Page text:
Former Iowa Gov. Tom Vilsack (D) has added another “former” to his list of titles by withdrawing from the 2008 presidential race. But before he folded, citing financial concerns, Grist’s Amanda Griscom Little interviewed Vilsack — a vocal opponent of the Iraq war — about his surprisingly aggressive energy plan [PDF], ethanol’s future, and more.


Other Democratic candidates, Sens. Obama and Clinton in particular, seem to be putting emphasis on energy and the environment as well. How do you think your record compares to theirs?

As governor of Iowa I was able to actually grow a renewable fuel industry in my state. We’ve dramatically increased ethanol production, dramatically increased wind production, through a creative use of strategies. I don’t think any other candidate can actually point to that accomplishment.

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What motivated you to come out with such a comprehensive energy proposal so early in the game?

Primarily the fact that energy security is the most important domestic issue facing the United States.  We’ve been talking about this challenge for decades, and it’s time we get very serious about it.

This is a strategy not just to meet our energy needs in a way that’s environmentally sound, but also to ensure that we never send young men and women to war over oil as we have in the past and we appear to be doing right now in Iraq.

Some of your speeches indicate that you decided to run for president because of the energy issue. Is that right?

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That’s one of the reasons. I’ve seen the benefits of building a renewable fuel industry not just to the environment and not just to farmers, but generally to manufacturing and to the economy as a whole in my state. I believe that this is a way to make sure that the American middle class continues to grow as opposed to contract — as it has in the last six years.  I want to make sure that the gap between the richest Americans and the poorest Americans doesn’t continue to grow, and this is one strategy for addressing that.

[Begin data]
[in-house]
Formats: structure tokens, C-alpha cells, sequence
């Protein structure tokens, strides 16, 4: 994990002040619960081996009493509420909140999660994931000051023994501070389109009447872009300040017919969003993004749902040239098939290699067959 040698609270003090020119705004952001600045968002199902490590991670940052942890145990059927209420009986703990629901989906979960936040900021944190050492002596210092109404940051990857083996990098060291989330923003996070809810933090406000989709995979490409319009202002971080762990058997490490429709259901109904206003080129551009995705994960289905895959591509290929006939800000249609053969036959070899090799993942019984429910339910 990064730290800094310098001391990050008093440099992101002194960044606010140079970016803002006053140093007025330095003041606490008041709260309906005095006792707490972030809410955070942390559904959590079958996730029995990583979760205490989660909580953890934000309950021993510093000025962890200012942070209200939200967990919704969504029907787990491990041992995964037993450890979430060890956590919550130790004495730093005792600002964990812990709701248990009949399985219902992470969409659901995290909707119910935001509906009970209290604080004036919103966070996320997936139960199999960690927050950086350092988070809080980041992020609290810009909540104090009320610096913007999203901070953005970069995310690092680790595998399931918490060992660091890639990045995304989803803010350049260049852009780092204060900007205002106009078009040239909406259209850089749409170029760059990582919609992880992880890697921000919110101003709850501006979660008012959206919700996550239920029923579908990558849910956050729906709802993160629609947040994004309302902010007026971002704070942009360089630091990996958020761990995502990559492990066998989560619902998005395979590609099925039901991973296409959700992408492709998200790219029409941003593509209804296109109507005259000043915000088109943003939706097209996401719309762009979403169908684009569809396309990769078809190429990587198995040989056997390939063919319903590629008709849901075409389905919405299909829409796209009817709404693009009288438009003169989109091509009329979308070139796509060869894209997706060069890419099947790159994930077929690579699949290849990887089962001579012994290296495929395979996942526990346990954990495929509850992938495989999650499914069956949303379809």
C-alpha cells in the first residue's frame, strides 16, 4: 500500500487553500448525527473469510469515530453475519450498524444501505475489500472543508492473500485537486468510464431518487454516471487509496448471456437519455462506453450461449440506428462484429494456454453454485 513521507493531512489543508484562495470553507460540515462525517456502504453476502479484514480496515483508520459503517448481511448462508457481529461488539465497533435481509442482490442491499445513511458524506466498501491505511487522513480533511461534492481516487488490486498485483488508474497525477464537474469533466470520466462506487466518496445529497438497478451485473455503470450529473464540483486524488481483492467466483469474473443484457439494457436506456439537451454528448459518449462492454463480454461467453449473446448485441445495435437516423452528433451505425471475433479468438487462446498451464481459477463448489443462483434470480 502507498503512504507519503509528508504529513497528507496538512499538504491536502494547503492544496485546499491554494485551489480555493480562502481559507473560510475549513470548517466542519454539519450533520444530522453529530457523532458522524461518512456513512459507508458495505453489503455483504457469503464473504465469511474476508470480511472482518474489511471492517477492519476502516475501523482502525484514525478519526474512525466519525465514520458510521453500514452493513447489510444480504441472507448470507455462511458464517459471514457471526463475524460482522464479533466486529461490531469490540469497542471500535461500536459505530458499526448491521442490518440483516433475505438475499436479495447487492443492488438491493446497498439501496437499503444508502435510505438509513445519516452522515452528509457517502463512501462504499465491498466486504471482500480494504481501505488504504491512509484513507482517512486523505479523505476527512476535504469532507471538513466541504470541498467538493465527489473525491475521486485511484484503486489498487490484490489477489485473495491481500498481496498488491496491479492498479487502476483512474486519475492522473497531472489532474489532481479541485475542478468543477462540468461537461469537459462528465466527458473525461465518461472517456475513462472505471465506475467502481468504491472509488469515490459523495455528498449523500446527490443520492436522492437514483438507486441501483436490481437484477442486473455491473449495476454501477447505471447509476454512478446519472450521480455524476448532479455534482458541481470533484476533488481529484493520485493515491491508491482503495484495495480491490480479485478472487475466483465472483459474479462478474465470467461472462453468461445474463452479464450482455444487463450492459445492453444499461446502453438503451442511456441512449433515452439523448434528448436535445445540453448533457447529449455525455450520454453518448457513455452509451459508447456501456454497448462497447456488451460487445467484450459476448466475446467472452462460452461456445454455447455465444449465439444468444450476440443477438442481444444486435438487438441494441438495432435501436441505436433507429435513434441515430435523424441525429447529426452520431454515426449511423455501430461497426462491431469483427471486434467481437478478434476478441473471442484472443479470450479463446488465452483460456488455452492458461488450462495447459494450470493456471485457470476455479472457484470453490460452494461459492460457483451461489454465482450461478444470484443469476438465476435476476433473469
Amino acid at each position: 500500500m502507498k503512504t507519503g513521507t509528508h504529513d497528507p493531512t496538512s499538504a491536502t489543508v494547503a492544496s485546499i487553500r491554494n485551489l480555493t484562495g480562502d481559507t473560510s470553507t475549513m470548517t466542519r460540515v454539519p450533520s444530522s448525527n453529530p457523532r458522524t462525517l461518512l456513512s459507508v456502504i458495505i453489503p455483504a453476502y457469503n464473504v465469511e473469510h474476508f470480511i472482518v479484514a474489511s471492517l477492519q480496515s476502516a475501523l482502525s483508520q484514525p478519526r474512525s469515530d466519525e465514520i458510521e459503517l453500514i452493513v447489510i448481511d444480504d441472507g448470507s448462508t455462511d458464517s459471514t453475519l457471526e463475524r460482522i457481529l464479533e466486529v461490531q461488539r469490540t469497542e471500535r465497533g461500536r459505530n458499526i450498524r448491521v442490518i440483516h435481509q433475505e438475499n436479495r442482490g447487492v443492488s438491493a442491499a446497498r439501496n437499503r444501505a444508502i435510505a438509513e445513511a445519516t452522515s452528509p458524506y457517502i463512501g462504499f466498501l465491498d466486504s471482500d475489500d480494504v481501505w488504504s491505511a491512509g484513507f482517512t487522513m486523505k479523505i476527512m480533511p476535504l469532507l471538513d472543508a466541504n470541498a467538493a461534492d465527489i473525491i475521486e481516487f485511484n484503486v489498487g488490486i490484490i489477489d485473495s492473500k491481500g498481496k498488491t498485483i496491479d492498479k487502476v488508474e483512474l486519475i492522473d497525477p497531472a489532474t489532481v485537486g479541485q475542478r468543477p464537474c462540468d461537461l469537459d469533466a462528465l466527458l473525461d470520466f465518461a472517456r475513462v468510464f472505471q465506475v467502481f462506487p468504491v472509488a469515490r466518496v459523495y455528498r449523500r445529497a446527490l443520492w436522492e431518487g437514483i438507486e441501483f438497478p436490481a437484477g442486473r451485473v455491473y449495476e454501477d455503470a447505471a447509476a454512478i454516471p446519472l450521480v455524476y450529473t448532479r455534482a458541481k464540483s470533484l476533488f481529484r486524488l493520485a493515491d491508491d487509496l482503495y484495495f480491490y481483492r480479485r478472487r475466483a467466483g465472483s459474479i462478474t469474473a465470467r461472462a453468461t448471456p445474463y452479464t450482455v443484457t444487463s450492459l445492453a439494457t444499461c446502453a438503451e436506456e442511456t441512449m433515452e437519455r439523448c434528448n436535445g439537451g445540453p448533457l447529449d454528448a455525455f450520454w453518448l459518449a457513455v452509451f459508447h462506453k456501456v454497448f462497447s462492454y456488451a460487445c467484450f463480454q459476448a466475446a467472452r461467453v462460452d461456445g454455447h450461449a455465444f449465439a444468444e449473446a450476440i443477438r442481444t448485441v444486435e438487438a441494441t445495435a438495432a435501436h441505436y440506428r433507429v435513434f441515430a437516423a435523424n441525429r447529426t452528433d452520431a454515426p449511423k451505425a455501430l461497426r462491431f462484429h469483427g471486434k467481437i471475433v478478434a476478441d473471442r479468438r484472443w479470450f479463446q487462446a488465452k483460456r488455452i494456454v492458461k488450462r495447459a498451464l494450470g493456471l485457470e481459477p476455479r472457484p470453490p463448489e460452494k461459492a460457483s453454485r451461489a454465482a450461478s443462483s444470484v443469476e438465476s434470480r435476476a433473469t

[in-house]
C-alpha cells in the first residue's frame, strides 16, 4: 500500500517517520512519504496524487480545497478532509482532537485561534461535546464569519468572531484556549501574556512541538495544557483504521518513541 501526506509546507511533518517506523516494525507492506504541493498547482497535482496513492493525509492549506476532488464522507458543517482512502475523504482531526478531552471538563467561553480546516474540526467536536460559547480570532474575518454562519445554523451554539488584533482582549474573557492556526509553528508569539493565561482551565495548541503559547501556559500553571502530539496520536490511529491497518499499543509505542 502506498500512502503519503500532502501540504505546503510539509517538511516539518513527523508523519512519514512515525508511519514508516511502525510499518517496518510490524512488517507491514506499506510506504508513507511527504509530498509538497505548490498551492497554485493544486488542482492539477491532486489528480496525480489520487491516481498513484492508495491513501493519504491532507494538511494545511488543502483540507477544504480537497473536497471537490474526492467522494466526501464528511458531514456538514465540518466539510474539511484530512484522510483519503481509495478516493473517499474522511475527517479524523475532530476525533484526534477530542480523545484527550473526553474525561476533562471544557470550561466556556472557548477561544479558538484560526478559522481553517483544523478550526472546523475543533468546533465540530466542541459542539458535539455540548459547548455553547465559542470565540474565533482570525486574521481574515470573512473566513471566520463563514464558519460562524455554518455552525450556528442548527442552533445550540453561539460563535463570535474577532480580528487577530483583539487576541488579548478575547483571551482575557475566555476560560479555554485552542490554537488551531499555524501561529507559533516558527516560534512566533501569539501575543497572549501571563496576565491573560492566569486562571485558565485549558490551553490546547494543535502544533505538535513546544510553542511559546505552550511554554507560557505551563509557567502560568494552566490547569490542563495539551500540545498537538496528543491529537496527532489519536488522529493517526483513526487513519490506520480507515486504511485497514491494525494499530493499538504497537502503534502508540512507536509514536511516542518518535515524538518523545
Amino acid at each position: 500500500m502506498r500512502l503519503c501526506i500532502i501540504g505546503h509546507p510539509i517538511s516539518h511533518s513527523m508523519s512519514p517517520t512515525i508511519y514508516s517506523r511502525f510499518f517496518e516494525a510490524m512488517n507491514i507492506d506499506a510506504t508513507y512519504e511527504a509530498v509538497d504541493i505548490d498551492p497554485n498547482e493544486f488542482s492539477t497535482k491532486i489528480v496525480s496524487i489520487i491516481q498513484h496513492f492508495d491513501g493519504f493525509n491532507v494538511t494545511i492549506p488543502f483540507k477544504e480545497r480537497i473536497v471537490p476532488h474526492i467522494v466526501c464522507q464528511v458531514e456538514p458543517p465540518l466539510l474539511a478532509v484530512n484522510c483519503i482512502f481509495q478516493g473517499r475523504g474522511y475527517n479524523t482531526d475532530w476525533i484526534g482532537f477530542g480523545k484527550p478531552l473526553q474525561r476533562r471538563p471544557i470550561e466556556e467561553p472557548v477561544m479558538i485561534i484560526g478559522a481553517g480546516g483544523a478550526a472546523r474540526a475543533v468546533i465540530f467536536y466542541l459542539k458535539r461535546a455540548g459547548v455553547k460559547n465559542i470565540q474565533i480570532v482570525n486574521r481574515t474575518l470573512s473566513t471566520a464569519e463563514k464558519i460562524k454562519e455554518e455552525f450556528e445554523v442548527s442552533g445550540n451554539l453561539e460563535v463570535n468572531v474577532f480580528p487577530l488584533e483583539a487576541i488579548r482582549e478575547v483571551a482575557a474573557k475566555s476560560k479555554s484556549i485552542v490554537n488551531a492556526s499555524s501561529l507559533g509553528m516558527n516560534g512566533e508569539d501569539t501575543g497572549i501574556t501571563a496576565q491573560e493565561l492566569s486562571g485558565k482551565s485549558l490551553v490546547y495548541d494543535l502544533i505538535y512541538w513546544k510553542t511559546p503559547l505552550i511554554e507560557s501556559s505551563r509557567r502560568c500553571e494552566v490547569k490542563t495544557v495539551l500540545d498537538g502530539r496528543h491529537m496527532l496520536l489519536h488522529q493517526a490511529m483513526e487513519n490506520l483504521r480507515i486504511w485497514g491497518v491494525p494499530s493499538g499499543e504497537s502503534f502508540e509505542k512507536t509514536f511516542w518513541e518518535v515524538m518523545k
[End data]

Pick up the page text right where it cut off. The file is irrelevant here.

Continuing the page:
Tell us in more detail how you propose to achieve the 75 percent reduction in greenhouse gases by 2050.

It’s a graduated process toward virtually eliminating our dependence on petroleum for our transportation systems in the country. The first step is to say to those that are producing fuel today that they’re going to have to do it in a way that reduces carbon emissions, starting in 2010, 1 percent a year for the next 10 years. We substantially increase our commitment to renewable fuel and energy by eliminating gas and oil tax breaks and redirecting the revenue from those tax breaks into a fund that will be used to spur research and development of new technologies. Meanwhile, we begin the process of transitioning to automobiles and vehicles that are 50 percent more efficient, and ultimately compel power companies to produce power in a carbon-free way.